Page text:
The beauty of Open Space is that it gives everyone a voice and the appropriate time and space to have it heard in a conversation. It is supported by well-defined best practices that have been developed in Open Space’s more than 25 years of history. Below, you can find some visual impressions from open space at WikiSym.

Panel at WikiSym 2005 with Ward Cunningham (creator of wikis), Jimmy (co-founder of Wikipedia), Ross Mayfield (co-founder of Socialtext), Sunir Shah, and more — no open space yet! (photo courtesy of Raymond King, taken from Flickr)

The Cybernetic Roadmap at WikiSym 2005 — participants struggeling to create open space where we hadn’t yet planned for it (photo courtesy of Raymond King, taken from Flickr)

Open Space Panorama at WikiSym 2006
(photo courtesy of Peter Thoeny)

Open Space at WikiSym 2006
(photo courtesy of Peter Thoeny)

Open Space session at WikiSym 2010
(photo courtesy of Eugene E. Kim, taken from Flickr)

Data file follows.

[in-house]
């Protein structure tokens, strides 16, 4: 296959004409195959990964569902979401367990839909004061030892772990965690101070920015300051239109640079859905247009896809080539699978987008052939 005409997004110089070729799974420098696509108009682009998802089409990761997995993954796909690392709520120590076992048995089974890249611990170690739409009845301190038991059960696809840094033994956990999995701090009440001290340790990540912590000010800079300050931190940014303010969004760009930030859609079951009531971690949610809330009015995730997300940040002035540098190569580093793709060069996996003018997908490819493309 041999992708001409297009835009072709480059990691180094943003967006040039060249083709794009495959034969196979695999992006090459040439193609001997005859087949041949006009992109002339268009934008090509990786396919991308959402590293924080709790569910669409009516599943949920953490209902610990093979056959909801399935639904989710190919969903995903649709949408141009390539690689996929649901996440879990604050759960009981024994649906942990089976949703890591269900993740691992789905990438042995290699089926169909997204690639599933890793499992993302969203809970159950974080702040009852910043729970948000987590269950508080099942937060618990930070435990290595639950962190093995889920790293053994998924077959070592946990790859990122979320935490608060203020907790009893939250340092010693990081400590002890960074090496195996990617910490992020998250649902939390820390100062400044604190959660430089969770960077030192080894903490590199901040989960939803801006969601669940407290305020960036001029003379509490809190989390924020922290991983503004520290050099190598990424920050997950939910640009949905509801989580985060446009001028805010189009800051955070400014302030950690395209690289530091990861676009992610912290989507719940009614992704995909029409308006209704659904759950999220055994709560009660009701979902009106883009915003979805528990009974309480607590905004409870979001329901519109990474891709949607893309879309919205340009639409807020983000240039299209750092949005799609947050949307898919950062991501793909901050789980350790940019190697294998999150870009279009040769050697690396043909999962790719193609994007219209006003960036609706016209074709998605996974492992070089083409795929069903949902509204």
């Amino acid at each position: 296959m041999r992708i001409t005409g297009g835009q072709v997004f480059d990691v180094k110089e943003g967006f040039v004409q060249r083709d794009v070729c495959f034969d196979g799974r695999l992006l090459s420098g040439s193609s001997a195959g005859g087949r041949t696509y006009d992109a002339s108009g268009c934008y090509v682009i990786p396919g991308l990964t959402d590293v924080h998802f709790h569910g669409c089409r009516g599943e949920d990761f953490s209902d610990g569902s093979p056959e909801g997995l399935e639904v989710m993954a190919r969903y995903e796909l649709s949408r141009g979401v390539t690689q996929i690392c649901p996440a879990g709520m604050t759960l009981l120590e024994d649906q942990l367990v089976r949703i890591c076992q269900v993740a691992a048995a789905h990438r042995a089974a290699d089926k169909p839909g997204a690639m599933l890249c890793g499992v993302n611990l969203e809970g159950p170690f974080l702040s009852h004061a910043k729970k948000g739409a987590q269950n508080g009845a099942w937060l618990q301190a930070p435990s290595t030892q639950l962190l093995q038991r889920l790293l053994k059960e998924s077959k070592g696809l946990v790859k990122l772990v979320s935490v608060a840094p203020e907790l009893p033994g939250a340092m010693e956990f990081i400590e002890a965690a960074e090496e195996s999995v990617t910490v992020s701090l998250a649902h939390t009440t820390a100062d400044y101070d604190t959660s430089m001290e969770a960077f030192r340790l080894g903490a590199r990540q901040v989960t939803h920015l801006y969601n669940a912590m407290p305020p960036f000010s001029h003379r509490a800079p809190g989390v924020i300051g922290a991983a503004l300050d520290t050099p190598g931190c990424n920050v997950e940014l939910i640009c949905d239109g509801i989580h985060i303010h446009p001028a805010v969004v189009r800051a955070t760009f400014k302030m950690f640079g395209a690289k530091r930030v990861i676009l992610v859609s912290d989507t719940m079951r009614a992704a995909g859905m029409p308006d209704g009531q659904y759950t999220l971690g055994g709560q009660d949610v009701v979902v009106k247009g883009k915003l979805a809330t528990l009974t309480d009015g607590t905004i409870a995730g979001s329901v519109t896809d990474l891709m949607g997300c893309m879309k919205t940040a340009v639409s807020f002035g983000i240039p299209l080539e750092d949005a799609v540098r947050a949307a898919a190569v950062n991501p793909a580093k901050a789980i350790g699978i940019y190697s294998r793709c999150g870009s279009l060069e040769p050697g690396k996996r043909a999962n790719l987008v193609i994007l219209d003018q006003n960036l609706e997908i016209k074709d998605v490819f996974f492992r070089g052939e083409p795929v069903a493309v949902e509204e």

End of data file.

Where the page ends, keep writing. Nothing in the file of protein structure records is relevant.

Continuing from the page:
The three Open Space facilitators who have worked with us in the past are Gerard Muller, Ted Ernst, and Karolina Iwa. We have been very happy with them and the only reason why we are switching facilitators is to accommodate schedules and locations as WikiSym is moving around the world.

The First Five Years of WikiSym, the International Symposium on Wikis and Open Collaboration

In the run-up to WikiSym 2010, our sixth WikiSym, we shortly wanted to look back at our five years of successful prior WikiSym history, 2005-2009. To this end, here are links to papers, proceedings, and the event wikis. All proceedings have been archived in the ACM digital library for permanent availability to scholars and practitioners alike. Every year, we deliberately showcased a different wiki engine to celebrate the diversity and energy of the wiki community!